Sega Expected to Undergo 10 Billion Yen in Losses. Can Yakuza Save Them?


There is no getting around the fact that Sega has been on a steady decline since the failure of the Sega CD and 32X add-ons for its most well-known console. They managed to take North American shores by storm with the Sega Genesis and one hell of an aggressive marketing campaign spearheaded by former president Thomas Kalinske. Yet, the company hasn’t been able to keep that brilliant spurt of momentum going over the years. As consumers stopped referring to consoles by “bits” and 2D gaming was on its way out. Sega became less and less of a household name until ultimately falling back into third party publishing by the sixth generation of consoles.


Sega has managed to facilitate a strong presence in the arcade scene overseas, but that too is coming to an end, as we reported back in August. I’d love for the company responsible for making my incredibly rough childhood to make this grand comeback. Many others have hoped- just how many “Dreamcast 2 is coming!” rumors have there been again? Along with a struggle for relevance, the pandemic has continued to have a drastic effect on the company. The latest is even more concerning than the closure of one of the company’s most iconic arcade centers.

“In order to recover earnings at an early stage and achieve sustainable growth in the future, we consider that it is necessary to promote cost-reduction centered on fixed expenses and build an even more efficient system and decided to call for voluntary retirement of employees.” states a recent Notice of Forecast document produced by parent company Sega Sammy.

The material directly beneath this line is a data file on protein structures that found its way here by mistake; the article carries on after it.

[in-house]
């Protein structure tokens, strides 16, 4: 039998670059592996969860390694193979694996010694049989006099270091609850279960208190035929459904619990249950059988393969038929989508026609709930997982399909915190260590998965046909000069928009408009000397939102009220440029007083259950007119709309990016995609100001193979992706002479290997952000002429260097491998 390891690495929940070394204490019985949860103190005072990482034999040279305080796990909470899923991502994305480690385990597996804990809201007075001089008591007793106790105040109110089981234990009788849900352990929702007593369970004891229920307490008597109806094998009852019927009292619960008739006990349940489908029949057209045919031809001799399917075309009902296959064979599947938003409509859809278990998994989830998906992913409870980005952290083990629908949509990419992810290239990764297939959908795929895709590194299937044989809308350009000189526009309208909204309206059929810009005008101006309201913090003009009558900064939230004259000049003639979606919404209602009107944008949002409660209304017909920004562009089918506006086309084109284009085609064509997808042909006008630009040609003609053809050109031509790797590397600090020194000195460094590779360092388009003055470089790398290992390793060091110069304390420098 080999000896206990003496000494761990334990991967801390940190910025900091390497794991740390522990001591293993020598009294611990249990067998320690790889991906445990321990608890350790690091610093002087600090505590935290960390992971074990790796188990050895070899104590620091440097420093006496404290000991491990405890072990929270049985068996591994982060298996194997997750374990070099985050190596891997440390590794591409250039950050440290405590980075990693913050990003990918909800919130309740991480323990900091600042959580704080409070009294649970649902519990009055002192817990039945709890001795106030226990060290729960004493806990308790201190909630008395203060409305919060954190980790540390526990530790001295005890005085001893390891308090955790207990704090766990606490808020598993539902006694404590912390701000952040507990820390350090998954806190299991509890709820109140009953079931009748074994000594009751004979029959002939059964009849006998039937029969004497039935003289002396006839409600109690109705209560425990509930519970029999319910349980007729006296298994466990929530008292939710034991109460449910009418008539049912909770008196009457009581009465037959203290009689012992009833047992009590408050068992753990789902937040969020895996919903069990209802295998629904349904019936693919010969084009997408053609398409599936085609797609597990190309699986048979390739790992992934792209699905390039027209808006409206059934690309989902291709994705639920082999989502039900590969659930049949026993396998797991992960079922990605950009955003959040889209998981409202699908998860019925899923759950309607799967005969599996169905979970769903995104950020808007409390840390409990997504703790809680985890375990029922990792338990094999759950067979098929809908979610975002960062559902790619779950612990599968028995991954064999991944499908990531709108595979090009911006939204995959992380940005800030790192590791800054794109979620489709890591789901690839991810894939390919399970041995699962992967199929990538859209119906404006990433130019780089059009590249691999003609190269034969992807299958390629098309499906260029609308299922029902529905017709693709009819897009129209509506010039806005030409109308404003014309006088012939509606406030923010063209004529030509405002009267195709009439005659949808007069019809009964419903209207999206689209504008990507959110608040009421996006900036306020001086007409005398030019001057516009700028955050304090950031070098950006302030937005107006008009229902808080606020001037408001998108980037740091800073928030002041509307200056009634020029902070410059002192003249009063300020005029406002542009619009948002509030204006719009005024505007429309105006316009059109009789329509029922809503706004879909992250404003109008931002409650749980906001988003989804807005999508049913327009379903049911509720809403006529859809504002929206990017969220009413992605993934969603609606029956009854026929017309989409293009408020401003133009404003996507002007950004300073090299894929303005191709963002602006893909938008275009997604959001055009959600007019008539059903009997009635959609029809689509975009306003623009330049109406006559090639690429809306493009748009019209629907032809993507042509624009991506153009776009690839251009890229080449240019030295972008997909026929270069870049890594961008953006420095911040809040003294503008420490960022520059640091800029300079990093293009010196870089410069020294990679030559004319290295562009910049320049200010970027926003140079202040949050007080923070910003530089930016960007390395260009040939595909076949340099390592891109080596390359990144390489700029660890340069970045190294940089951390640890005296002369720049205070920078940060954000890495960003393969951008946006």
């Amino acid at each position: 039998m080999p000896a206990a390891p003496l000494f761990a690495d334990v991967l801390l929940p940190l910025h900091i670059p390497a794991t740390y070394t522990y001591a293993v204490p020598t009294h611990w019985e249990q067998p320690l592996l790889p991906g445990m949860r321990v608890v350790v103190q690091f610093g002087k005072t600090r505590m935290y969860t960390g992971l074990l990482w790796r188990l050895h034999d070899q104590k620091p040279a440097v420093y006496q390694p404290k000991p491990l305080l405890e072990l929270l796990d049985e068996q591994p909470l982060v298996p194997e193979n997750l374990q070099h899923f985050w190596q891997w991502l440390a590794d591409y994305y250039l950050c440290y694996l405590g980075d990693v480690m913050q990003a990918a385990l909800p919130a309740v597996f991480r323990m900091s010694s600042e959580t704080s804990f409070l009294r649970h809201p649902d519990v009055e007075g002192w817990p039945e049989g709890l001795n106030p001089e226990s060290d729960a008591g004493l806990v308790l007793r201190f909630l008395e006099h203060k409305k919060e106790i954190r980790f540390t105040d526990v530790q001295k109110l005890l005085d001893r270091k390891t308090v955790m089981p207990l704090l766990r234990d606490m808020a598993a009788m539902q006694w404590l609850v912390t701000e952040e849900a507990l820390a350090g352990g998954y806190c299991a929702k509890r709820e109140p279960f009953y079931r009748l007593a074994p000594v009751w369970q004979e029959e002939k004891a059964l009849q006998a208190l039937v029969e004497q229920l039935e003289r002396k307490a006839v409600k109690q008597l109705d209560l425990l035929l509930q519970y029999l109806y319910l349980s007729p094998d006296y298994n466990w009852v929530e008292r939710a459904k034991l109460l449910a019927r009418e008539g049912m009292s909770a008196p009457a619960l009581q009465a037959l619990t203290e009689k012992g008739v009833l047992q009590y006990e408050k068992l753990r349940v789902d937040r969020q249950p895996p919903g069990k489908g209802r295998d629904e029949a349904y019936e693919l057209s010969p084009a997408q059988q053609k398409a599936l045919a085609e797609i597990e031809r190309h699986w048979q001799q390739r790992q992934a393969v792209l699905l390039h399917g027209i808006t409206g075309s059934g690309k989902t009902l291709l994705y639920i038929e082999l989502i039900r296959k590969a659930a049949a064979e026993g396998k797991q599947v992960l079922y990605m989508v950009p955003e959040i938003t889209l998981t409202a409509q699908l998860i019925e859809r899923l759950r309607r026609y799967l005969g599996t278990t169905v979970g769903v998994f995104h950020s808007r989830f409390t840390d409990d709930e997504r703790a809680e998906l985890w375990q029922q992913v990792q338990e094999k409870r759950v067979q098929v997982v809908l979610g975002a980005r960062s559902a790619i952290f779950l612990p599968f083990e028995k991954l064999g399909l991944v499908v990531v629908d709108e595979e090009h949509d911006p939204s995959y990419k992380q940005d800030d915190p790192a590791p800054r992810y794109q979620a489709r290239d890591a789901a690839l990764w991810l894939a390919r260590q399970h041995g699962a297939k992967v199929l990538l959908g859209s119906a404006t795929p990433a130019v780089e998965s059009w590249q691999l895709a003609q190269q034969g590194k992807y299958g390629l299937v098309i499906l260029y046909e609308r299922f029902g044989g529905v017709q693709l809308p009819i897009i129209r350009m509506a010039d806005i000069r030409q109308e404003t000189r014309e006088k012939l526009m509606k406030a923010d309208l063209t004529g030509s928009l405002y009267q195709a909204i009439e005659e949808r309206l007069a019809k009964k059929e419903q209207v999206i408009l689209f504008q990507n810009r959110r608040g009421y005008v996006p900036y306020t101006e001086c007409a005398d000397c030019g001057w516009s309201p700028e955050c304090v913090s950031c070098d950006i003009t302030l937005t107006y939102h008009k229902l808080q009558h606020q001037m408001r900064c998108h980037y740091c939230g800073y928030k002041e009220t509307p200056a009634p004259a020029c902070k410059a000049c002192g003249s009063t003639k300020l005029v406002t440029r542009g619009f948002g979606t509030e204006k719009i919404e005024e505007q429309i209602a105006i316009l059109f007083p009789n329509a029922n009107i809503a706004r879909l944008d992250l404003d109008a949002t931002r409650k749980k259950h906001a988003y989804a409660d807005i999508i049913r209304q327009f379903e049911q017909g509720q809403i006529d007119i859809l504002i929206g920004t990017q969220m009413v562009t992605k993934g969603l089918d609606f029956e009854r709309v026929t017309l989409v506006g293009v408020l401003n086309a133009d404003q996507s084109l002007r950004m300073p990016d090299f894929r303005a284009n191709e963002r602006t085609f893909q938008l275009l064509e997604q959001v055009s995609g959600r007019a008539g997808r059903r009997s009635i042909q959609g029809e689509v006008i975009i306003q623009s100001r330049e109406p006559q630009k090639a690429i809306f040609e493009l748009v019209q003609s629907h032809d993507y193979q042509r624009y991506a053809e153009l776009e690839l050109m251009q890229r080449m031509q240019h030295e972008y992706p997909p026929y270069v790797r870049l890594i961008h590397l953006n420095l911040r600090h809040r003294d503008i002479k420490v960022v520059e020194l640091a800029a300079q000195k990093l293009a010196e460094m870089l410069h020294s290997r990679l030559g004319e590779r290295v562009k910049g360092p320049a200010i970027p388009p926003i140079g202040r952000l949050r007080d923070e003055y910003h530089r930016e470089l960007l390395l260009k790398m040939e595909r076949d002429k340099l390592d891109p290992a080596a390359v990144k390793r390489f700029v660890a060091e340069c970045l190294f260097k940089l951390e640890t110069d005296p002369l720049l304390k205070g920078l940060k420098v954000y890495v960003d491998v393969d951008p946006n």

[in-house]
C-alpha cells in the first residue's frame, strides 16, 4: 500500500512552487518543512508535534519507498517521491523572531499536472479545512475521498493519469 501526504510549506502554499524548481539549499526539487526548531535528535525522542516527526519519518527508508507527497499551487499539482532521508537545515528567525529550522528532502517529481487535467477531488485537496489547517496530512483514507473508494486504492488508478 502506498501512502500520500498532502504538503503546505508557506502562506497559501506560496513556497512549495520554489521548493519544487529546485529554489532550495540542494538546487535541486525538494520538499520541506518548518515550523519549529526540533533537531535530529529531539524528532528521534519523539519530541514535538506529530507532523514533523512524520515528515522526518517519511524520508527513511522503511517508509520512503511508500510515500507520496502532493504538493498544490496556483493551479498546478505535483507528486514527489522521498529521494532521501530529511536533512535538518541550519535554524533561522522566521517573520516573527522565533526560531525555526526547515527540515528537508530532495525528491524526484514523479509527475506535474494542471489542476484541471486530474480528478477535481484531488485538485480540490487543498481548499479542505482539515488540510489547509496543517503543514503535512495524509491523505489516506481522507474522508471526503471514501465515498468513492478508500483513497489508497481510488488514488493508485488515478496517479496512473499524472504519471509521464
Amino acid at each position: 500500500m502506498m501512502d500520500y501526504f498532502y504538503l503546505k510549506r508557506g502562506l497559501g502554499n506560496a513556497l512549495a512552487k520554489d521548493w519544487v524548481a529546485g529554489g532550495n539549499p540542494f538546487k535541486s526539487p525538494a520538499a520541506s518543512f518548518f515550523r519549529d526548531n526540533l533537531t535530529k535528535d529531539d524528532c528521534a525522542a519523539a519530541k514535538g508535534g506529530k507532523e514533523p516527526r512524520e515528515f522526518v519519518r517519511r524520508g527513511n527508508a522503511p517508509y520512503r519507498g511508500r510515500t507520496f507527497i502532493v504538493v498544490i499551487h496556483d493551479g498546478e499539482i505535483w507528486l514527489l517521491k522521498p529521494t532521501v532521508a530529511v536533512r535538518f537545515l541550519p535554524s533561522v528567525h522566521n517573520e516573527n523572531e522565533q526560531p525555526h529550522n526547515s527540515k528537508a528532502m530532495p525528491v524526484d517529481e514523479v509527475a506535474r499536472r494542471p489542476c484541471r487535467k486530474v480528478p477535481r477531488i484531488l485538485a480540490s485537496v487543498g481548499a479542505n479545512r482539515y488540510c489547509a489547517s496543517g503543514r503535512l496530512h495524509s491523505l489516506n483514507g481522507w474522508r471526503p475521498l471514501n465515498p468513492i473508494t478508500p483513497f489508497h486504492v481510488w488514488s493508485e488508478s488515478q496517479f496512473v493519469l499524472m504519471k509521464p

The request then comes in that 650 employees voluntarily retire. The top executives take a slashing pay cut to their salaries. These orders go into effect as soon as November of this year.  Sega Sammy has also reported that it will be selling about 85.1 percent of its shares by December 30.


Sega Sammy has stated that “We expect to record approximately 10 billion yen as extraordinary losses (structural reform expenses) in fiscal year ending March 2021.”

Admittedly, world events have not been kind to the working class nor the companies that hire them, regardless of if they’ve been pushing shopping carts. Some even dealing with real-life Robotniks or developing video games. Considering Sega hasn’t been making the most sound decisions regarding their most iconic IP or even their ongoing efforts to release their back catalog of legacy content to new consoles. I’m not surprised that this is happening. It stings, but it was inevitable.

What more can we expect with the horrible chain of news related to the company that put speed-shoes on hedgehogs and plopped monkeys into rolling balls? There are at least some things to look forward to in the coming year. Balan Wonderworld, the brainchild of both Yuji Naka and Naoto Oshima, still appears to be set for a March 2021 release. Yakuza: Like a Dragon by  Ryu Ga Gotoku Studio dropped last week November 10 worldwide, also with a PS5 release in March 2021. Besides, the company’s long-forgotten pre-Sonic mascot will be making a comeback in what’s shaping up to be a beautiful recreation of “Alex Kidd in Miracle World” sometime in 2021.


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